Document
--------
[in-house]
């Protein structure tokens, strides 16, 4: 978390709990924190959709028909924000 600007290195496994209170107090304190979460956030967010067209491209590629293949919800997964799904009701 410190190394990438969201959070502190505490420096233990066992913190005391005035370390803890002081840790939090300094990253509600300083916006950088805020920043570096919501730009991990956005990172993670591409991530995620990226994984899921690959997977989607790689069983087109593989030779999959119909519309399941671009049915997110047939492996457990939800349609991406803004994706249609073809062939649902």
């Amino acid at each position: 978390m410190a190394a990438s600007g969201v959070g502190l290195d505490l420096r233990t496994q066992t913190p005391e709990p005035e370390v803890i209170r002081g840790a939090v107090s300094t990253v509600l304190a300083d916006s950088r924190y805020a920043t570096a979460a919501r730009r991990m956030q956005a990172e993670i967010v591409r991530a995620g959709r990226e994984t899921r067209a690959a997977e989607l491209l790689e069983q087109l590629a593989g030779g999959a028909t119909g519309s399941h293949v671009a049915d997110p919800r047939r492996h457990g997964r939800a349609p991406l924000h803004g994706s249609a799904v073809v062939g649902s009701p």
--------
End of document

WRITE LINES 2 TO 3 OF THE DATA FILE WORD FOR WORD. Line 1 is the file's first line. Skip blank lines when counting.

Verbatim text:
């Protein structure tokens, strides 16, 4: 978390709990924190959709028909924000 600007290195496994209170107090304190979460956030967010067209491209590629293949919800997964799904009701 410190190394990438969201959070502190505490420096233990066992913190005391005035370390803890002081840790939090300094990253509600300083916006950088805020920043570096919501730009991990956005990172993670591409991530995620990226994984899921690959997977989607790689069983087109593989030779999959119909519309399941671009049915997110047939492996457990939800349609991406803004994706249609073809062939649902």
């Amino acid at each position: 978390m410190a190394a990438s600007g969201v959070g502190l290195d505490l420096r233990t496994q066992t913190p005391e709990p005035e370390v803890i209170r002081g840790a939090v107090s300094t990253v509600l304190a300083d916006s950088r924190y805020a920043t570096a979460a919501r730009r991990m956030q956005a990172e993670i967010v591409r991530a995620g959709r990226e994984t899921r067209a690959a997977e989607l491209l790689e069983q087109l590629a593989g030779g999959a028909t119909g519309s399941h293949v671009a049915d997110p919800r047939r492996h457990g997964r939800a349609p991406l924000h803004g994706s249609a799904v073809v062939g649902s009701p």